However, the record, even as it exists, allows for summary disposal on the merits. The Forbearance Agreement was structured so that any default under its terms would automatically trigger the lender's (or its assignee's) already-adjudicated foreclosure rights. Plaintiff's allegation in her complaint that she had not defaulted and was in compliance with the Forbearance Agreement ordinarily might present a sufficient basis to survive a CPLR 3211 facial challenge to the pleadings. However, that allegation is contradicted by plaintiff's own documentary evidence. Defendants did not submit opposition papers to plaintiff's order to show cause because of lack of time. Since defendants were basically given only a weekend to respond to plaintiff's order to show cause, no delay may be attributed to them. Nevertheless, oral argument was conducted on the issue of whether plaintiff had complied with the Forbearance Agreement. The court during oral argument apparently explored various omissions in plaintiff's documentary evidence that basically underscored the deficiencies in plaintiff's pleadings. Plaintiff had submitted to the motion court copies of checks and documents together with the supporting affidavit purporting to demonstrate her compliance and her entitlement to relief. Since plaintiff bears the burden of proof on the order to show cause and ultimately bears the burden of demonstrating a prima facie case of entitlement to vacatur, her submissions in the record in this regard are critically important. However, plaintiff's own record demonstrates defaults under the Forbearance Agreement, any one of which would be fatal. Notably, although she complains that she should have an opportunity to amend the pleadings, there is no indication in the record that she has sought to do so.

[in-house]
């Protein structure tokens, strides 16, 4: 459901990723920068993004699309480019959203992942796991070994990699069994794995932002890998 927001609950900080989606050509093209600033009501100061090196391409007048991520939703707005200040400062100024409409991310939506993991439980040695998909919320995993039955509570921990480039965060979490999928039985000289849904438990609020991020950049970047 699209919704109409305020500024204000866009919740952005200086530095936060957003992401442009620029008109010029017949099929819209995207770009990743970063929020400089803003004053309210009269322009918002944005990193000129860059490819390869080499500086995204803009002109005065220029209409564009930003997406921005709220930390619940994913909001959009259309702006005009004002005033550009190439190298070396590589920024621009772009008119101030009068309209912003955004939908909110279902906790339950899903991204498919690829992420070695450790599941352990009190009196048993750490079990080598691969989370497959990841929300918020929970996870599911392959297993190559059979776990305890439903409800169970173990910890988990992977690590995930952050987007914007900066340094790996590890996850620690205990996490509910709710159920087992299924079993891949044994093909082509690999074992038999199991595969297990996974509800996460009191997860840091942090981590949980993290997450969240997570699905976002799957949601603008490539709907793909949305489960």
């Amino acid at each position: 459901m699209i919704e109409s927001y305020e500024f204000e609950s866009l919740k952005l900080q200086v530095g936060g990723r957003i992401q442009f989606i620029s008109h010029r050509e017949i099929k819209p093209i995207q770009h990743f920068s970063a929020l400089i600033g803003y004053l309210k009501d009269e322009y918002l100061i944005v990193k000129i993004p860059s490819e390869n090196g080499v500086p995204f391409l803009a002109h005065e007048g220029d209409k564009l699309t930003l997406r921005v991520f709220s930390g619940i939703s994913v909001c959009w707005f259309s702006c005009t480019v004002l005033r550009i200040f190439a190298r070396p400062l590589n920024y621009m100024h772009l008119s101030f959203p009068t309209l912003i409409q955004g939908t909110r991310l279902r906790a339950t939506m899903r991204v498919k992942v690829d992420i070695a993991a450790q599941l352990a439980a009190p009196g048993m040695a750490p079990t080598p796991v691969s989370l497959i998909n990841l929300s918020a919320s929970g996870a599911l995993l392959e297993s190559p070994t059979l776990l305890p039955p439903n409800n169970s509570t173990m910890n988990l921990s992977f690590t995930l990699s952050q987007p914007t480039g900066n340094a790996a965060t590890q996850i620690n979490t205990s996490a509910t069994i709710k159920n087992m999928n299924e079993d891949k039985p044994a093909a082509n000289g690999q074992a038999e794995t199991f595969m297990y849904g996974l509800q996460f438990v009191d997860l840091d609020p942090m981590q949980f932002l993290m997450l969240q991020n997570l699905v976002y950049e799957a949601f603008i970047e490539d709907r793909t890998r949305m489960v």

The Forbearance Agreement required that monthly payments were to be made on the first day of each month, by certified or bank check or in cash. These provisions of the agreement are clear; the photocopies of the checks and payment receipts submitted, though, clearly show that there was no certified check or receipt of payment from July 29, 1999 until September 22, 1999. Two checks issued in September are included, one dated September 22, 1999, and the other dated September 28, 1999, apparently covering September and October 1999 payments. No other check or receipt for September 1999 is included, leading to the conclusion that the September 1999 payment was some three weeks late. Although plaintiff complains that these checks were accepted and held, and later returned, the fact remains that the September payment was untimely, triggering the default.
Defendants claim, and it is undisputed, that plaintiff's attorney conceded at oral argument that, according to the attorney's own documents, plaintiff submitted a non-certified check for the September payment, which was returned. However, a copy of that first, rejected, check was not submitted to the court. Plaintiff's omission from the record of prejudicial but relevant information should not be rewarded.
The majority urges that the retention by the mortgagee of two payments that were later returned uncashed could give rise to a claim of waiver. However, the Forbearance Agreement clearly provides that “any forbearance by the lender and acceptance of monies hereunder shall not be deemed an estoppel, prejudice or waiver of Lender's right to proceed with the foreclosure action.”